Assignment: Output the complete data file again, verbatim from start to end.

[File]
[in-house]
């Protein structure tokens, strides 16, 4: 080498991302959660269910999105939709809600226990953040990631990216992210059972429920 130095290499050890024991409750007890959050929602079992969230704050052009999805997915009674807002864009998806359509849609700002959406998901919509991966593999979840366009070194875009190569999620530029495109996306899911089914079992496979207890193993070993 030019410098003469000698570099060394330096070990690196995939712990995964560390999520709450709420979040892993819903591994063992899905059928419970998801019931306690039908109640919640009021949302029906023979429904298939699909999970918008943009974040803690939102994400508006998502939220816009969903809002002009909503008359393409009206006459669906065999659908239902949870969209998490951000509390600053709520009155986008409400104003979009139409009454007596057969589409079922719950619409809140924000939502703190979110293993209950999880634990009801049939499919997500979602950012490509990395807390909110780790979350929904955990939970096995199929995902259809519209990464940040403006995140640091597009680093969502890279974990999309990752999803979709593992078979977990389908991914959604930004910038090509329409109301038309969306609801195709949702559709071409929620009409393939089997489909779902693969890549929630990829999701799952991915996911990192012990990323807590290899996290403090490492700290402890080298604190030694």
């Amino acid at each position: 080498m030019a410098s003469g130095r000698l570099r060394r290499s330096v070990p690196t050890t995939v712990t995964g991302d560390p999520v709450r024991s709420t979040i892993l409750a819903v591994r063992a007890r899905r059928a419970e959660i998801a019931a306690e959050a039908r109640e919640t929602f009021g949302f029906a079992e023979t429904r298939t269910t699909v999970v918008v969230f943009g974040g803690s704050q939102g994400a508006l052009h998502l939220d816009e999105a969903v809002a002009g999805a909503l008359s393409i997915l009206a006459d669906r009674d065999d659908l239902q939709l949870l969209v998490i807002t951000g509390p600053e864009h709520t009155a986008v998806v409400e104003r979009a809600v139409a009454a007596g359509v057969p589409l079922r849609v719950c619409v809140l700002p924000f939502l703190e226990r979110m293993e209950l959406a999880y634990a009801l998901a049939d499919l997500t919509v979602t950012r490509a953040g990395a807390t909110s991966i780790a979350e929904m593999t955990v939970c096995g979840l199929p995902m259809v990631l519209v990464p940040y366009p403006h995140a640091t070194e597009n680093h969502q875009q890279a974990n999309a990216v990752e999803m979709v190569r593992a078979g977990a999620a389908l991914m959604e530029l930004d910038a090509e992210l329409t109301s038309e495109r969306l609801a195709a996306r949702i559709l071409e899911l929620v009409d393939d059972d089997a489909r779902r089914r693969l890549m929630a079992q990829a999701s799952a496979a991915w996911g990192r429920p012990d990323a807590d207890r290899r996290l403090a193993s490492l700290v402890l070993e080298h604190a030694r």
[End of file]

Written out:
[in-house]
């Protein structure tokens, strides 16, 4: 080498991302959660269910999105939709809600226990953040990631990216992210059972429920 130095290499050890024991409750007890959050929602079992969230704050052009999805997915009674807002864009998806359509849609700002959406998901919509991966593999979840366009070194875009190569999620530029495109996306899911089914079992496979207890193993070993 030019410098003469000698570099060394330096070990690196995939712990995964560390999520709450709420979040892993819903591994063992899905059928419970998801019931306690039908109640919640009021949302029906023979429904298939699909999970918008943009974040803690939102994400508006998502939220816009969903809002002009909503008359393409009206006459669906065999659908239902949870969209998490951000509390600053709520009155986008409400104003979009139409009454007596057969589409079922719950619409809140924000939502703190979110293993209950999880634990009801049939499919997500979602950012490509990395807390909110780790979350929904955990939970096995199929995902259809519209990464940040403006995140640091597009680093969502890279974990999309990752999803979709593992078979977990389908991914959604930004910038090509329409109301038309969306609801195709949702559709071409929620009409393939089997489909779902693969890549929630990829999701799952991915996911990192012990990323807590290899996290403090490492700290402890080298604190030694």
């Amino acid at each position: 080498m030019a410098s003469g130095r000698l570099r060394r290499s330096v070990p690196t050890t995939v712990t995964g991302d560390p999520v709450r024991s709420t979040i892993l409750a819903v591994r063992a007890r899905r059928a419970e959660i998801a019931a306690e959050a039908r109640e919640t929602f009021g949302f029906a079992e023979t429904r298939t269910t699909v999970v918008v969230f943009g974040g803690s704050q939102g994400a508006l052009h998502l939220d816009e999105a969903v809002a002009g999805a909503l008359s393409i997915l009206a006459d669906r009674d065999d659908l239902q939709l949870l969209v998490i807002t951000g509390p600053e864009h709520t009155a986008v998806v409400e104003r979009a809600v139409a009454a007596g359509v057969p589409l079922r849609v719950c619409v809140l700002p924000f939502l703190e226990r979110m293993e209950l959406a999880y634990a009801l998901a049939d499919l997500t919509v979602t950012r490509a953040g990395a807390t909110s991966i780790a979350e929904m593999t955990v939970c096995g979840l199929p995902m259809v990631l519209v990464p940040y366009p403006h995140a640091t070194e597009n680093h969502q875009q890279a974990n999309a990216v990752e999803m979709v190569r593992a078979g977990a999620a389908l991914m959604e530029l930004d910038a090509e992210l329409t109301s038309e495109r969306l609801a195709a996306r949702i559709l071409e899911l929620v009409d393939d059972d089997a489909r779902r089914r693969l890549m929630a079992q990829a999701s799952a496979a991915w996911g990192r429920p012990d990323a807590d207890r290899r996290l403090a193993s490492l700290v402890l070993e080298h604190a030694r």